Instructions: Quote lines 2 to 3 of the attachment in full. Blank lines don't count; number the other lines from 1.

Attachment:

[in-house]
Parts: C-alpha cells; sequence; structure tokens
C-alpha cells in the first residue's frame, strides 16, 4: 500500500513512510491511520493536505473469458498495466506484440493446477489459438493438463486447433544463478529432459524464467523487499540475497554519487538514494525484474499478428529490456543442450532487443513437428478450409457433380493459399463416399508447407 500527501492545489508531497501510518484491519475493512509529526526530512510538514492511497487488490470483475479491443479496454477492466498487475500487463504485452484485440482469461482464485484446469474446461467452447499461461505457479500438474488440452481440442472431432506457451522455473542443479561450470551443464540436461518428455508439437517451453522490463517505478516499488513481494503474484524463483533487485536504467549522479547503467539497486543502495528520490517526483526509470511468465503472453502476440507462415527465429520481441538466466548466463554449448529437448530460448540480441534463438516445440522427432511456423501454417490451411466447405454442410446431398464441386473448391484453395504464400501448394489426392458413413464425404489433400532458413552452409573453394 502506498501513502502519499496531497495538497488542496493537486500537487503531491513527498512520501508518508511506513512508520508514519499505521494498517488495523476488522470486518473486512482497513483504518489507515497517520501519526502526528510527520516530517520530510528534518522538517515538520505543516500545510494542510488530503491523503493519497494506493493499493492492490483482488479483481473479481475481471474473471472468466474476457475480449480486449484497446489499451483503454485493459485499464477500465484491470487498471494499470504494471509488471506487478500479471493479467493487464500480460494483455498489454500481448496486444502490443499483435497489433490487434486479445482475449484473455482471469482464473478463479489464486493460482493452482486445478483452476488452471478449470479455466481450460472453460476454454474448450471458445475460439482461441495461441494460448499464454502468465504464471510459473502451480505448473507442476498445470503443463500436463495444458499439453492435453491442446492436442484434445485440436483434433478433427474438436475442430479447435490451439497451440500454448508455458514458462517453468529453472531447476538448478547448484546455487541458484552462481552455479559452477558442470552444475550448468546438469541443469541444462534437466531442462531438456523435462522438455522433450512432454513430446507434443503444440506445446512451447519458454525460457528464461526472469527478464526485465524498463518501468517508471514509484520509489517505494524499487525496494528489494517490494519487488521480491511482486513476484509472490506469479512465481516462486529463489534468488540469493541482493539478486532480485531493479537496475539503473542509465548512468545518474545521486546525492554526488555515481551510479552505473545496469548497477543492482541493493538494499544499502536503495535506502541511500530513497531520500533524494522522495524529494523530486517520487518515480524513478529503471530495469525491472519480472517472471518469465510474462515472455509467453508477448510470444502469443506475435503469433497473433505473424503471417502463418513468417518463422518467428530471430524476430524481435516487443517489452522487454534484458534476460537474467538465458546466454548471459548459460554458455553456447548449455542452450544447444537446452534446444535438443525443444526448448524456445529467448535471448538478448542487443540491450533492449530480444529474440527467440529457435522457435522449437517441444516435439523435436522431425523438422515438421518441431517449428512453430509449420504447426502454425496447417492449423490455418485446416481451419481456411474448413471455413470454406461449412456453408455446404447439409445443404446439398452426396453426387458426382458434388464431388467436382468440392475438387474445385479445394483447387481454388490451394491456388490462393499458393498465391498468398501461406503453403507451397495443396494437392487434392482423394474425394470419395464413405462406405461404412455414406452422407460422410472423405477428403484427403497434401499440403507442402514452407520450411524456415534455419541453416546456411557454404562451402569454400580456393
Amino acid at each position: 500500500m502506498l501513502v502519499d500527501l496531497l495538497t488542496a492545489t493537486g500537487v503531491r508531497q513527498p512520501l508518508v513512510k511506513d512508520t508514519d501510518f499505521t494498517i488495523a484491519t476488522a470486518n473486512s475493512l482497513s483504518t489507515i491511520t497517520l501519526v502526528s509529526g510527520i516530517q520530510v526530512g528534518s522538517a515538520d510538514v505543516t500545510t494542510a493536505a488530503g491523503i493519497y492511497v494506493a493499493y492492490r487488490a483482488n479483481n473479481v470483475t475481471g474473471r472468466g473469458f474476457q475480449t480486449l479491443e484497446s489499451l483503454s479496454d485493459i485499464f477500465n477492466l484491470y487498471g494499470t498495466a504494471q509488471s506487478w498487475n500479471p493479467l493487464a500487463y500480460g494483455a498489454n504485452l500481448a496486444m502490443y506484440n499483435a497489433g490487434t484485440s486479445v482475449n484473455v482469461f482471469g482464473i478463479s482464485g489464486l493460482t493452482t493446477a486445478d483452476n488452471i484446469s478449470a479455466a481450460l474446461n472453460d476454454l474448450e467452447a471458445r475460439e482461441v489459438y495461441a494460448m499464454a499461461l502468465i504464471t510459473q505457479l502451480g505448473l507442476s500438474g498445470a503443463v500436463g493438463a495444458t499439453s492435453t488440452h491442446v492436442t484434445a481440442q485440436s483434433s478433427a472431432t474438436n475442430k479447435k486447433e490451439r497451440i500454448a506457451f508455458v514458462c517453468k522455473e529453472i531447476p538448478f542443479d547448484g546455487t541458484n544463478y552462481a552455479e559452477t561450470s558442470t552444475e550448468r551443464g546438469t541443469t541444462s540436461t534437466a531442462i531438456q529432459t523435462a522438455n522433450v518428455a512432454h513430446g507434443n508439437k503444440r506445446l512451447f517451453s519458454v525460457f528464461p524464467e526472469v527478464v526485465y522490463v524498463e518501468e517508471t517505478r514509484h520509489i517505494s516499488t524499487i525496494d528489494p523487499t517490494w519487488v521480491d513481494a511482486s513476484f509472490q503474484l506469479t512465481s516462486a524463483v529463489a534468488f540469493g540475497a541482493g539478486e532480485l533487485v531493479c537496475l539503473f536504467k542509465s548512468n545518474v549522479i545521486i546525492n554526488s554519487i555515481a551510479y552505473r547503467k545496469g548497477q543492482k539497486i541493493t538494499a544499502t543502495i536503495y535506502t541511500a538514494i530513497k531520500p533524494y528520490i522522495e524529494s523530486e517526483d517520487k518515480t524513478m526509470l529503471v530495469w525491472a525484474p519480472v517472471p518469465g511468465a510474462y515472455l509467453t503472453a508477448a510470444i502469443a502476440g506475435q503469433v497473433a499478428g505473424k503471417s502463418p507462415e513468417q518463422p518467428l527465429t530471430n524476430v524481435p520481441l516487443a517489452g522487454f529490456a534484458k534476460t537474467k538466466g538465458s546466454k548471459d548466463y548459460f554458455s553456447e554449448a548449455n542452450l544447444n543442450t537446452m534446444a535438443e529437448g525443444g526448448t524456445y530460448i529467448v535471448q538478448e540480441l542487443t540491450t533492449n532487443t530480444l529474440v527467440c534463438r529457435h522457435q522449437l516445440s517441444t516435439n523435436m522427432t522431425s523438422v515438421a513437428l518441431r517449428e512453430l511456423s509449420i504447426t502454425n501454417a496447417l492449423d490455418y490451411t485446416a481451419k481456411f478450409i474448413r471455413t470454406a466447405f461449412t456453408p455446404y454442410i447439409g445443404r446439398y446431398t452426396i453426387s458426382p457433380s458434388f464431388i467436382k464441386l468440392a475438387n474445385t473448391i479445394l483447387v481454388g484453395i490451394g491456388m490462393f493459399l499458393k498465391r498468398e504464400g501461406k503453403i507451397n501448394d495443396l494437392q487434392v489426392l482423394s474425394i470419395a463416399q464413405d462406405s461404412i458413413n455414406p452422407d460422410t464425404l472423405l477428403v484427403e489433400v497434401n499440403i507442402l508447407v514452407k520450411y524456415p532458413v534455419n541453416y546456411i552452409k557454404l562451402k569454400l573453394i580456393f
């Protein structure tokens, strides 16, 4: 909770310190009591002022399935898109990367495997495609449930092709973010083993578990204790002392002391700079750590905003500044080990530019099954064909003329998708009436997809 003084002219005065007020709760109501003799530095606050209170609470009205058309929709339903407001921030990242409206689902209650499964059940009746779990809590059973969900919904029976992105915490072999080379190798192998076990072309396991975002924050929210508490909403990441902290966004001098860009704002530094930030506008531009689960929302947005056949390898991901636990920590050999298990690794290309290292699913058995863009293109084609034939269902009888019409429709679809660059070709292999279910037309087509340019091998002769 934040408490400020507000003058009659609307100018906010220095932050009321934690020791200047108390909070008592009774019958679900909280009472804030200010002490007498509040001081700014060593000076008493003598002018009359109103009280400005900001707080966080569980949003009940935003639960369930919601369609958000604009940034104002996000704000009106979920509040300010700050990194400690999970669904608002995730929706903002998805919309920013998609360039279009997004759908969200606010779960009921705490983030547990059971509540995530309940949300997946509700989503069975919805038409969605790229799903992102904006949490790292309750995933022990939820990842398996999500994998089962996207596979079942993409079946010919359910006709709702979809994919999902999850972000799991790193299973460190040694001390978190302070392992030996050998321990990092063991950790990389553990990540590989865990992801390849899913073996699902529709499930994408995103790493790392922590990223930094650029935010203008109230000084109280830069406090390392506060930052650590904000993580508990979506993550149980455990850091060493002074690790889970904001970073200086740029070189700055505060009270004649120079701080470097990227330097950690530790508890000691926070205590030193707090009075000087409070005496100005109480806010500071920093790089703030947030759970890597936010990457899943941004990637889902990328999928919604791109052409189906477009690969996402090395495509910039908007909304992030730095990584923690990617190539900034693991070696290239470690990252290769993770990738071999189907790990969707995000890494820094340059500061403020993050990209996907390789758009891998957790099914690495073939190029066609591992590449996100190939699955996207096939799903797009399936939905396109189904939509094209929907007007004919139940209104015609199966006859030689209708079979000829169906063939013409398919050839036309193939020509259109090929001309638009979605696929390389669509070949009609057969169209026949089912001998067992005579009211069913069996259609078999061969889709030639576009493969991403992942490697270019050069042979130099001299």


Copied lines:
Parts: C-alpha cells; sequence; structure tokens
C-alpha cells in the first residue's frame, strides 16, 4: 500500500513512510491511520493536505473469458498495466506484440493446477489459438493438463486447433544463478529432459524464467523487499540475497554519487538514494525484474499478428529490456543442450532487443513437428478450409457433380493459399463416399508447407 500527501492545489508531497501510518484491519475493512509529526526530512510538514492511497487488490470483475479491443479496454477492466498487475500487463504485452484485440482469461482464485484446469474446461467452447499461461505457479500438474488440452481440442472431432506457451522455473542443479561450470551443464540436461518428455508439437517451453522490463517505478516499488513481494503474484524463483533487485536504467549522479547503467539497486543502495528520490517526483526509470511468465503472453502476440507462415527465429520481441538466466548466463554449448529437448530460448540480441534463438516445440522427432511456423501454417490451411466447405454442410446431398464441386473448391484453395504464400501448394489426392458413413464425404489433400532458413552452409573453394 502506498501513502502519499496531497495538497488542496493537486500537487503531491513527498512520501508518508511506513512508520508514519499505521494498517488495523476488522470486518473486512482497513483504518489507515497517520501519526502526528510527520516530517520530510528534518522538517515538520505543516500545510494542510488530503491523503493519497494506493493499493492492490483482488479483481473479481475481471474473471472468466474476457475480449480486449484497446489499451483503454485493459485499464477500465484491470487498471494499470504494471509488471506487478500479471493479467493487464500480460494483455498489454500481448496486444502490443499483435497489433490487434486479445482475449484473455482471469482464473478463479489464486493460482493452482486445478483452476488452471478449470479455466481450460472453460476454454474448450471458445475460439482461441495461441494460448499464454502468465504464471510459473502451480505448473507442476498445470503443463500436463495444458499439453492435453491442446492436442484434445485440436483434433478433427474438436475442430479447435490451439497451440500454448508455458514458462517453468529453472531447476538448478547448484546455487541458484552462481552455479559452477558442470552444475550448468546438469541443469541444462534437466531442462531438456523435462522438455522433450512432454513430446507434443503444440506445446512451447519458454525460457528464461526472469527478464526485465524498463518501468517508471514509484520509489517505494524499487525496494528489494517490494519487488521480491511482486513476484509472490506469479512465481516462486529463489534468488540469493541482493539478486532480485531493479537496475539503473542509465548512468545518474545521486546525492554526488555515481551510479552505473545496469548497477543492482541493493538494499544499502536503495535506502541511500530513497531520500533524494522522495524529494523530486517520487518515480524513478529503471530495469525491472519480472517472471518469465510474462515472455509467453508477448510470444502469443506475435503469433497473433505473424503471417502463418513468417518463422518467428530471430524476430524481435516487443517489452522487454534484458534476460537474467538465458546466454548471459548459460554458455553456447548449455542452450544447444537446452534446444535438443525443444526448448524456445529467448535471448538478448542487443540491450533492449530480444529474440527467440529457435522457435522449437517441444516435439523435436522431425523438422515438421518441431517449428512453430509449420504447426502454425496447417492449423490455418485446416481451419481456411474448413471455413470454406461449412456453408455446404447439409445443404446439398452426396453426387458426382458434388464431388467436382468440392475438387474445385479445394483447387481454388490451394491456388490462393499458393498465391498468398501461406503453403507451397495443396494437392487434392482423394474425394470419395464413405462406405461404412455414406452422407460422410472423405477428403484427403497434401499440403507442402514452407520450411524456415534455419541453416546456411557454404562451402569454400580456393